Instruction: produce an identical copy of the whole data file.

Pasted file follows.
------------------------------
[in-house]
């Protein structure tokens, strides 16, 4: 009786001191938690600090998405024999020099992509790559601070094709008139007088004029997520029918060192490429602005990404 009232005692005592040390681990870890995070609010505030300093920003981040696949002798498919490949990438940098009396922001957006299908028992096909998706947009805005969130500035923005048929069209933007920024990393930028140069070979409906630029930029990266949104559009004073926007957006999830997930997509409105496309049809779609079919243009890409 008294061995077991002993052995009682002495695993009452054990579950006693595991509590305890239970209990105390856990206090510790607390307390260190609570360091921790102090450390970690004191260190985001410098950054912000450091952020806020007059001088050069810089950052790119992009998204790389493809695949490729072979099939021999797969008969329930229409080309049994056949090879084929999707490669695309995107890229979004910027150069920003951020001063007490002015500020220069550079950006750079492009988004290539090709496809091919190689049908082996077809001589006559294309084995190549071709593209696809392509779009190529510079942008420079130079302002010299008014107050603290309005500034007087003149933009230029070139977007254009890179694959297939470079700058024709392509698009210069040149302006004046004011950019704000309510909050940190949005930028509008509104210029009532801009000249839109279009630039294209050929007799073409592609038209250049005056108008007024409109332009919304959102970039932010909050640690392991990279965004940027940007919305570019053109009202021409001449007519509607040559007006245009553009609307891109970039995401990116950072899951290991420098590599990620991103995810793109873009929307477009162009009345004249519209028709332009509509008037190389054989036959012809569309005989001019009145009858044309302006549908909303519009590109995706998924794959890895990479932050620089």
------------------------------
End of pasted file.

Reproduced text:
[in-house]
């Protein structure tokens, strides 16, 4: 009786001191938690600090998405024999020099992509790559601070094709008139007088004029997520029918060192490429602005990404 009232005692005592040390681990870890995070609010505030300093920003981040696949002798498919490949990438940098009396922001957006299908028992096909998706947009805005969130500035923005048929069209933007920024990393930028140069070979409906630029930029990266949104559009004073926007957006999830997930997509409105496309049809779609079919243009890409 008294061995077991002993052995009682002495695993009452054990579950006693595991509590305890239970209990105390856990206090510790607390307390260190609570360091921790102090450390970690004191260190985001410098950054912000450091952020806020007059001088050069810089950052790119992009998204790389493809695949490729072979099939021999797969008969329930229409080309049994056949090879084929999707490669695309995107890229979004910027150069920003951020001063007490002015500020220069550079950006750079492009988004290539090709496809091919190689049908082996077809001589006559294309084995190549071709593209696809392509779009190529510079942008420079130079302002010299008014107050603290309005500034007087003149933009230029070139977007254009890179694959297939470079700058024709392509698009210069040149302006004046004011950019704000309510909050940190949005930028509008509104210029009532801009000249839109279009630039294209050929007799073409592609038209250049005056108008007024409109332009919304959102970039932010909050640690392991990279965004940027940007919305570019053109009202021409001449007519509607040559007006245009553009609307891109970039995401990116950072899951290991420098590599990620991103995810793109873009929307477009162009009345004249519209028709332009509509008037190389054989036959012809569309005989001019009145009858044309302006549908909303519009590109995706998924794959890895990479932050620089």